Wednesday, November 22, 2006

Critical realism


Critical Realism, according to Alister McGrath in The Science of God:

"I have found the form of critical realism associated with Roy Bhaskar to be a particularly congenial dialogue partner in formulating a scientific theology. ... I had long been dissatisfied with certain realist accounts of pure 'objectivity' which seemed to fail to take account of either the observer's involvement in the process of knowing, or the observer's location within history and hence at least partial conditioning by the contingencies and particularities of that location. ... A perfectly reasonable objection to the theological use of Bhaskar's ideas might be stated like this: Does not the use of philosophical notions such as these run the risk of making theology dependent upon such a philosophy? Is not what is being proposed tantamount to the enslavement of theology to a philosophy -- a development that Karl Barth and others so vigorously opposed? I respond with three points.

1. Bhaskar's critical realism is not being adopted as an a priori foundation for theology, which would be to determin its foundation and norms in advance.
2. Bhaskar's critical realism is being used in an ancillary, not a foundational role.
3. Bhaskar's critical realism is grounded a posteriori, in that its central ideas rest on a sustained engagement with the social and natural structures of the world, rather than a dogmatic a priori determination of what those structures should be, and consequently how they should be investigated.
... Bhaskar sets out the 'basic principle of a realist philosophy of science' as the belief 'that perception gives us access to things and experimental activity access to structures to exist independently of us.' ... A helpful way of beginning to clarify the concept of critical realism is to compare it with two alternative approaches, as follows:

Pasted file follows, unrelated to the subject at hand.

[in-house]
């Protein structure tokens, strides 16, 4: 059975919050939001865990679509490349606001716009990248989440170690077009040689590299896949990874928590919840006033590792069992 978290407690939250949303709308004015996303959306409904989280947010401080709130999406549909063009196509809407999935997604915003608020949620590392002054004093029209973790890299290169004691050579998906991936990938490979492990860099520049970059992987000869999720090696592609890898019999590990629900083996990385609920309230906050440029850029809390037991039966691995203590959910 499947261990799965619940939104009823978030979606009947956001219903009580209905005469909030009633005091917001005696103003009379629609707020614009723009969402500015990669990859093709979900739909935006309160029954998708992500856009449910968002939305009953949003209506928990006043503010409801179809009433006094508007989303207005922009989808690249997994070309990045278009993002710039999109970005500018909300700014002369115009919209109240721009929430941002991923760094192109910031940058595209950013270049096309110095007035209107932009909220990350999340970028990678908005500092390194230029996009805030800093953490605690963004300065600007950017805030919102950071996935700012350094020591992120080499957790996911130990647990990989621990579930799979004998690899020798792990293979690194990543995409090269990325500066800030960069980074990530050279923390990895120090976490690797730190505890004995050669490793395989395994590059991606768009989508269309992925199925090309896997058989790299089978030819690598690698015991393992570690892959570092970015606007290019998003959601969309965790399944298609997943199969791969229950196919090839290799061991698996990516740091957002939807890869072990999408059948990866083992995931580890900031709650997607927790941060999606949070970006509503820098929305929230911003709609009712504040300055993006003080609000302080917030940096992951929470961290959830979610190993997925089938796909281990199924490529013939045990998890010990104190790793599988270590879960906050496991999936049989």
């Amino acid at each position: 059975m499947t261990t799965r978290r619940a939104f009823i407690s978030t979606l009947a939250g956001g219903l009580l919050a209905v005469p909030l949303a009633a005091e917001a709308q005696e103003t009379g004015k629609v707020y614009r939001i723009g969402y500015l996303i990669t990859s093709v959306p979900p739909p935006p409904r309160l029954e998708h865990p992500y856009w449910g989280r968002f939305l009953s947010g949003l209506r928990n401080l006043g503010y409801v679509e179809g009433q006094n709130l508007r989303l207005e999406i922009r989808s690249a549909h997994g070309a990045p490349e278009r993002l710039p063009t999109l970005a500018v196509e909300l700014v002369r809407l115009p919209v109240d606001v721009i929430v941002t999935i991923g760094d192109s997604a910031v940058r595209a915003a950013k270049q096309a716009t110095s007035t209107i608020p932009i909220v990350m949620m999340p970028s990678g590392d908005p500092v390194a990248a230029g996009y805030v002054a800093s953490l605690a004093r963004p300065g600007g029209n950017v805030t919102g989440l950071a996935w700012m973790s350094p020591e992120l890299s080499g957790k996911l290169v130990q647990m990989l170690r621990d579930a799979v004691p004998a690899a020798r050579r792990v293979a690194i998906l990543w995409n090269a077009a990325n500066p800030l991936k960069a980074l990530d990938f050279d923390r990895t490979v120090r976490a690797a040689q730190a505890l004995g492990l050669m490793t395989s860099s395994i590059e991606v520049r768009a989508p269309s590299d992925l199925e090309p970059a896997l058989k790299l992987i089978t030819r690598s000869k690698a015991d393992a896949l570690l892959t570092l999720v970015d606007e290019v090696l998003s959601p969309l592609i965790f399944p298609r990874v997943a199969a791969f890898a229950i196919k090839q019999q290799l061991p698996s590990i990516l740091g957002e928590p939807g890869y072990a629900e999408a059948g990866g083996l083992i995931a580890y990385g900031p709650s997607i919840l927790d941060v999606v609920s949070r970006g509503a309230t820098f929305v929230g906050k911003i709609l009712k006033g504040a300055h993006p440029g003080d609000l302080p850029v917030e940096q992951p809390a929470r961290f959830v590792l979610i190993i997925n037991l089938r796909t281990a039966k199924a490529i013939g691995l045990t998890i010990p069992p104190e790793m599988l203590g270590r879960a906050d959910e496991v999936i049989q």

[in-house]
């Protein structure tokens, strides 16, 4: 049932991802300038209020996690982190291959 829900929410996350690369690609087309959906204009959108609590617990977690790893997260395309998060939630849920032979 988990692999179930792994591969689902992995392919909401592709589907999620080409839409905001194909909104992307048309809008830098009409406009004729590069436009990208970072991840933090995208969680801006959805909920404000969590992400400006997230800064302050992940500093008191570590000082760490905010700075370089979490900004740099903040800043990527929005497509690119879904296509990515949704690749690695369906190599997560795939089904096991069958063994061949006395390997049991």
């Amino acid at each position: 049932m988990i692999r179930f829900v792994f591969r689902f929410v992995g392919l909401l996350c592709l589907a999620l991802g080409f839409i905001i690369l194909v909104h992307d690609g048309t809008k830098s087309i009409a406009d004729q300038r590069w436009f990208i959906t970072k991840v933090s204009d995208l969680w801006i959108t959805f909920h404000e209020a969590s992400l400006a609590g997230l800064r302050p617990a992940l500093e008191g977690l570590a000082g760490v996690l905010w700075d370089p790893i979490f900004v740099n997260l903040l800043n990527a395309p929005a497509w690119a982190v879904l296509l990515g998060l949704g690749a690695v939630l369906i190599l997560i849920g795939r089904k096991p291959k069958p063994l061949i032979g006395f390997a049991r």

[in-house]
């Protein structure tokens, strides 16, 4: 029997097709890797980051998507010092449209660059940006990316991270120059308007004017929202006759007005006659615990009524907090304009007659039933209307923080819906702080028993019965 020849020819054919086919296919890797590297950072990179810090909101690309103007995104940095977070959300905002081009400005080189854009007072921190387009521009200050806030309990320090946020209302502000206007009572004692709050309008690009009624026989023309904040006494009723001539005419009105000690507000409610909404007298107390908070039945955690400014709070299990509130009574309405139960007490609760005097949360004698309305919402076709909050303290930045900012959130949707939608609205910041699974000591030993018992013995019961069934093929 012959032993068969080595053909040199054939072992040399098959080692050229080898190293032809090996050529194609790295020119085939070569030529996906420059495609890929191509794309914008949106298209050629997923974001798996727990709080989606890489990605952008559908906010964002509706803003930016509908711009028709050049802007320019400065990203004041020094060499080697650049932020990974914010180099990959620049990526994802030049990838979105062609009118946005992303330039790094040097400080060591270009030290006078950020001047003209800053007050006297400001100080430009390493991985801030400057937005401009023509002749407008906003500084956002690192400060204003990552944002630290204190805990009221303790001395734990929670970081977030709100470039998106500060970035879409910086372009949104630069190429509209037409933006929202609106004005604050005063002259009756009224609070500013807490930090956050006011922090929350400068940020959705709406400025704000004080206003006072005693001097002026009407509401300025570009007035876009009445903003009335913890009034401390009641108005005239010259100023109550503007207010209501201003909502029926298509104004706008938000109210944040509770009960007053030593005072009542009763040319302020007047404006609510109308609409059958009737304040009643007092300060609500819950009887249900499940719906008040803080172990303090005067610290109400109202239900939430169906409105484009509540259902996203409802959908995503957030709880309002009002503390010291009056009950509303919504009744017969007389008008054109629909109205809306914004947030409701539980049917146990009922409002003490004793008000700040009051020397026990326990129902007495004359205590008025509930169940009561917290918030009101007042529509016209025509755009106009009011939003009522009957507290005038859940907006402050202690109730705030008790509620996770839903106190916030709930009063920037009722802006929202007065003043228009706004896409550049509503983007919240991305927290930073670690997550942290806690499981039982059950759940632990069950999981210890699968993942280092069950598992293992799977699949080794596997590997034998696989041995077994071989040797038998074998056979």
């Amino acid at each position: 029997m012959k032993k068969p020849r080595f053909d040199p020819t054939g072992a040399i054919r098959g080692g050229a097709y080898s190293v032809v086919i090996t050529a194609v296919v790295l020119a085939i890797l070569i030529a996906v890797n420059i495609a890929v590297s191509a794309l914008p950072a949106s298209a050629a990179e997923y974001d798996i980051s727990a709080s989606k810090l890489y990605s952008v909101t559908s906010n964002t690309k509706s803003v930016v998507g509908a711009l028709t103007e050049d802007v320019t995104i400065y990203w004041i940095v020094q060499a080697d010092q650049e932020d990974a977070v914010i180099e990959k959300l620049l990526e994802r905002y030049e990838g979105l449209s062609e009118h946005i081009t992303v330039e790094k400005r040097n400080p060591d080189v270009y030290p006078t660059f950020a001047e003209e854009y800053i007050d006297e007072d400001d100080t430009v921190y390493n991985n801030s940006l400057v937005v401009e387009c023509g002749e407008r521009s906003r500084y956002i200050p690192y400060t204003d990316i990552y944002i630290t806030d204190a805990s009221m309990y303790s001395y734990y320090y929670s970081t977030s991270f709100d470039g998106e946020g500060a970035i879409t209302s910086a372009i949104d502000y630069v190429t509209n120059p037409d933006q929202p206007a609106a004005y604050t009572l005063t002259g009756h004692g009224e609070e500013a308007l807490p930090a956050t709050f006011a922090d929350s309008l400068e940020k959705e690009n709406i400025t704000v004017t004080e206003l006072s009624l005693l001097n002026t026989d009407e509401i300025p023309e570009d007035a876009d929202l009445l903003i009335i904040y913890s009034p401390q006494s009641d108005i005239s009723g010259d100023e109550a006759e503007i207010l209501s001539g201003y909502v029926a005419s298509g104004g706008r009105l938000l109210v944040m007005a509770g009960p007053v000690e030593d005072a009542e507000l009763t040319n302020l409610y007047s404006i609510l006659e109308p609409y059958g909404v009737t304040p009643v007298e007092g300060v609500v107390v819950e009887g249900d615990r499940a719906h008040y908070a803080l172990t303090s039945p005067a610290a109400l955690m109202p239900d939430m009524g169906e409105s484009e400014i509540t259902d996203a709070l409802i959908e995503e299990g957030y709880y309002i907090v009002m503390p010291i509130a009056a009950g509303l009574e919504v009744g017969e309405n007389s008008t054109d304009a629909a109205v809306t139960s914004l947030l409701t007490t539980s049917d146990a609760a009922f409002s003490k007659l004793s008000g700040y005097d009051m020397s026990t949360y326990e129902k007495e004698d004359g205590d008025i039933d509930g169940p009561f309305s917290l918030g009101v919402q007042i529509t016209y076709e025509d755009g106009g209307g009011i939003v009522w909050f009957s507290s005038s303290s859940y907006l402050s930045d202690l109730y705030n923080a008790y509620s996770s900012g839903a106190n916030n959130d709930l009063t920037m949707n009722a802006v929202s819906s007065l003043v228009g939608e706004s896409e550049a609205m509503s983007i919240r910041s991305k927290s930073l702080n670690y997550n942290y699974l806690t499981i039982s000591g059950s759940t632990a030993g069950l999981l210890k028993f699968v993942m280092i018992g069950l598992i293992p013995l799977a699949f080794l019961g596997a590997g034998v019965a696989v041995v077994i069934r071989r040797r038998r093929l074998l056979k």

Naive Realism: Reality impacts directly upon the human mind, without any reflection on the part of the human knower. The resulting knowledge is directly determined by an objective reality within the world.

Critical realism: Reality is apprehended by the human mind, which attempts to express and accommodate that reality as best it can with the tools at its disposal -- such as mathematical formulae or mental models.

Postmodern anti-realism: The human mind freely constructs its ideas without any reference to an alleged external world.

... Against postmodernism, critical realism affirms that there is a reality, which may be known, and which we are under a moral and intellectual obligation to investigate and represent as best we can. Against certain types of modernism, critical realism affirms that the human knower is involved in the process of knowing, thus raising immediately the possibility of the use of 'constructions' -- such as analogies, models, and more specifically social constructs -- as suitably adapted means for representing what is encountered.

... N. T. Wright ... describes critical realism as: a way of describing the process of 'knowing' that acknowledges the reality of the thing known, as something other than the knower (hence 'realism'), while also fully acknowledging that the only access we have to this reality lies along the spiralling path of appropriate dialogue or conversation between the knower and the thing known (hence 'critical'). This path leads to critical reflection on the products of our enquiry into 'reality', so that our assertions about 'reality' acknowledge their own provisionality. Knowledge, in other words, although in principle concerning realities independent of the knower, is never itself independent of the knower."

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I could go on, but this lenghty quotation is enough to show that this is very interesting and may prove helpful for religious epistemology in coming discussions with our culture. A growing number of scholars in academia recognizes the bankruptcy of postmodernism, but there is nothing coming around popularly to replace it. I think this could be it.

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